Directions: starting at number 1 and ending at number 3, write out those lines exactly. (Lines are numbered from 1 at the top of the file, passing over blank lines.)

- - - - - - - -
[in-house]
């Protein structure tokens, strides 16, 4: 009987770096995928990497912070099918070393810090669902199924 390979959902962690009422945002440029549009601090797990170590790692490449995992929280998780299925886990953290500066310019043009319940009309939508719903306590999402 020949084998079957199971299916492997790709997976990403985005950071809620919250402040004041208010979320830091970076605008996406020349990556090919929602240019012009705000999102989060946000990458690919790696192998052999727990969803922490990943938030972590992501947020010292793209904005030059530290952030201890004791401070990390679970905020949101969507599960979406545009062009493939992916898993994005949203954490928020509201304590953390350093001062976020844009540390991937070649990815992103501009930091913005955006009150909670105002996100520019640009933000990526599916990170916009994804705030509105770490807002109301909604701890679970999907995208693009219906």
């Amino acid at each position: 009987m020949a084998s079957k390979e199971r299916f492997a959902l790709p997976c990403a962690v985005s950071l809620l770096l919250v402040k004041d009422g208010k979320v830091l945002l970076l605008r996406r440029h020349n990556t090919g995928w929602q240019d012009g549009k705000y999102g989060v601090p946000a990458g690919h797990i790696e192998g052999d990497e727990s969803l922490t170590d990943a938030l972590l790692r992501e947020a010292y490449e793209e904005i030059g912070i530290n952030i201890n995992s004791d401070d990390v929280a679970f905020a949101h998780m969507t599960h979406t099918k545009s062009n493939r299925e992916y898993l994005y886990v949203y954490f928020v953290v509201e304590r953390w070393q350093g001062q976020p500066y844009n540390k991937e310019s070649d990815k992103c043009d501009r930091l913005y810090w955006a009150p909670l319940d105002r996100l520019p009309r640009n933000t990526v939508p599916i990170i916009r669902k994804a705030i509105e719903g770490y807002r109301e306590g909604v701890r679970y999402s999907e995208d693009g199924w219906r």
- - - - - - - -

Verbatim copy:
[in-house]
């Protein structure tokens, strides 16, 4: 009987770096995928990497912070099918070393810090669902199924 390979959902962690009422945002440029549009601090797990170590790692490449995992929280998780299925886990953290500066310019043009319940009309939508719903306590999402 020949084998079957199971299916492997790709997976990403985005950071809620919250402040004041208010979320830091970076605008996406020349990556090919929602240019012009705000999102989060946000990458690919790696192998052999727990969803922490990943938030972590992501947020010292793209904005030059530290952030201890004791401070990390679970905020949101969507599960979406545009062009493939992916898993994005949203954490928020509201304590953390350093001062976020844009540390991937070649990815992103501009930091913005955006009150909670105002996100520019640009933000990526599916990170916009994804705030509105770490807002109301909604701890679970999907995208693009219906």
């Amino acid at each position: 009987m020949a084998s079957k390979e199971r299916f492997a959902l790709p997976c990403a962690v985005s950071l809620l770096l919250v402040k004041d009422g208010k979320v830091l945002l970076l605008r996406r440029h020349n990556t090919g995928w929602q240019d012009g549009k705000y999102g989060v601090p946000a990458g690919h797990i790696e192998g052999d990497e727990s969803l922490t170590d990943a938030l972590l790692r992501e947020a010292y490449e793209e904005i030059g912070i530290n952030i201890n995992s004791d401070d990390v929280a679970f905020a949101h998780m969507t599960h979406t099918k545009s062009n493939r299925e992916y898993l994005y886990v949203y954490f928020v953290v509201e304590r953390w070393q350093g001062q976020p500066y844009n540390k991937e310019s070649d990815k992103c043009d501009r930091l913005y810090w955006a009150p909670l319940d105002r996100l520019p009309r640009n933000t990526v939508p599916i990170i916009r669902k994804a705030i509105e719903g770490y807002r109301e306590g909604v701890r679970y999402s999907e995208d693009g199924w219906r």